A courageous step that could protect others
Much of the island is still reeling from the shocking revelation by two outstanding footballers, who are also coaches of repute, that they had been molested sexually as youngsters and now felt the need to tell their story in the hope that in future some child would benefit from better protection.
These two brothers, Andrew and David Bascome, took the bold step in light of recent disclosures by a prominent coach on the island, Maceo Dill, who told the media that he knew of players in Bermuda who had been molested over the years.
It was noted that a number of players in Britain had recently come forward with disturbing accounts of sexual abuse, and that here in Bermuda the full story is yet to be told in what should concern every parent and every club on the island. A degree of caution should always be a factor because there are good, dedicated people who could easily find themselves in the shadow of suspicion without justification.
Many youth football programmes would suffer if volunteers felt they were being painted as a potential threat by that broad brush in a rush to judgment. That certainly is not what the Bascome revelations are about. Those two young men who have a passion for football, and what the sport could do in teaching discipline and skills, are also aware that no child should be exposed to unacceptable activity that could cause permanent damage.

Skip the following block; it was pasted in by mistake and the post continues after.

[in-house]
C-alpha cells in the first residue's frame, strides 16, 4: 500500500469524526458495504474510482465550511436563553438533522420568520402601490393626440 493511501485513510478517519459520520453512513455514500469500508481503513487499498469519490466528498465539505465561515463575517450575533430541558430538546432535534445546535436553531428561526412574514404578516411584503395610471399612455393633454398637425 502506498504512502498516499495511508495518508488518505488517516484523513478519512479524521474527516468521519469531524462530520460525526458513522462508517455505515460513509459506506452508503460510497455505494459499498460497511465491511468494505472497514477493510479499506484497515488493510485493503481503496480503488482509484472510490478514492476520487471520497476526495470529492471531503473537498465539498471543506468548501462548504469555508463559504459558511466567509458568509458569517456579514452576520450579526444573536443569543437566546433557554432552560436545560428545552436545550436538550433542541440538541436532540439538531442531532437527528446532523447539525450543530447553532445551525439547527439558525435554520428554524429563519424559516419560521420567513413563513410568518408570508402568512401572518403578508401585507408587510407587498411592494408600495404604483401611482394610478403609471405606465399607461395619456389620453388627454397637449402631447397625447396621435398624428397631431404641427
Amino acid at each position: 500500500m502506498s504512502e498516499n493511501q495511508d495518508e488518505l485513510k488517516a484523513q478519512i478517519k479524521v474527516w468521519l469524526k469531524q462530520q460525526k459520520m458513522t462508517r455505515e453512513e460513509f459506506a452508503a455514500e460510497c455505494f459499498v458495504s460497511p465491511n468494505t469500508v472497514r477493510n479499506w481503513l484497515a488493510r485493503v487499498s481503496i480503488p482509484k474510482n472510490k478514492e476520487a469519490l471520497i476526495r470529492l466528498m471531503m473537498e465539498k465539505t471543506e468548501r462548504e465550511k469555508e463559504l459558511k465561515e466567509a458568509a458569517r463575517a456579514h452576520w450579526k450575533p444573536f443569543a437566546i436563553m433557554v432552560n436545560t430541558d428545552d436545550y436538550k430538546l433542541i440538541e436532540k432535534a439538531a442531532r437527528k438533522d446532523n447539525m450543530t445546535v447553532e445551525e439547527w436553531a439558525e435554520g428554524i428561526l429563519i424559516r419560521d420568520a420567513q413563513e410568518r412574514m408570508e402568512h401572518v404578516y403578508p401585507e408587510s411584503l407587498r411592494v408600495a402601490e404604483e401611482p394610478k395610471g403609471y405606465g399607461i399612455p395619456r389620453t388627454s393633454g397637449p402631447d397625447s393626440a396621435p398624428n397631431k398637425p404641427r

That they placed everything on the line in deciding to confront what must have been a long, dark nightmare of inner torment for years displayed courage seldom seen, even in the most exciting matches. No matter how painful the truth is, unless authorities are willing to confront reality, and act accordingly to protect children from molesters, there will be further dark chapters yet to unfold.
We know the world is far from perfect, and there will never be a foolproof system to protect children from molesters. However, with a greater screening process involving constant monitoring by the proper authorities, there should be a sharp decline in such incidents. Even that would be a giant step in helping to protect children.
Not too long ago, Penn State endured a great fall from grace as one of America’s leading institutions when word spread that Jerry Sandusky, a former assistant coach, had sexually molested players in the shower facilities. There was an uproar when it became known that top officials knew, but kept silent to protect the coach and the university.
Eventually, the guilty were sorted out and punished, but not before victims told their stories. The legacy of the late Joe Paterno was irreparably sullied.
In countries throughout the world, people have used the power of authority in devious ways to commit acts against common decency. There are efforts on a global scale to deal with molesters, even though the subject is far from pleasant.
Here in Bermuda, the alarm bells have sounded and the entire island can ill afford to turn a deaf ear to cries for change in having youth programmes more closely monitored for the safety of volunteers and our young people.
It will take more than the Government, the Opposition and community leaders to break the cycle. Much of the work really should start in the home where most children should be taught about life in a world we all know can at times be dangerous.
The entire island needs to have the courage to face this problem with renewed commitment to keep good values at the centre of trying to build a stronger society.
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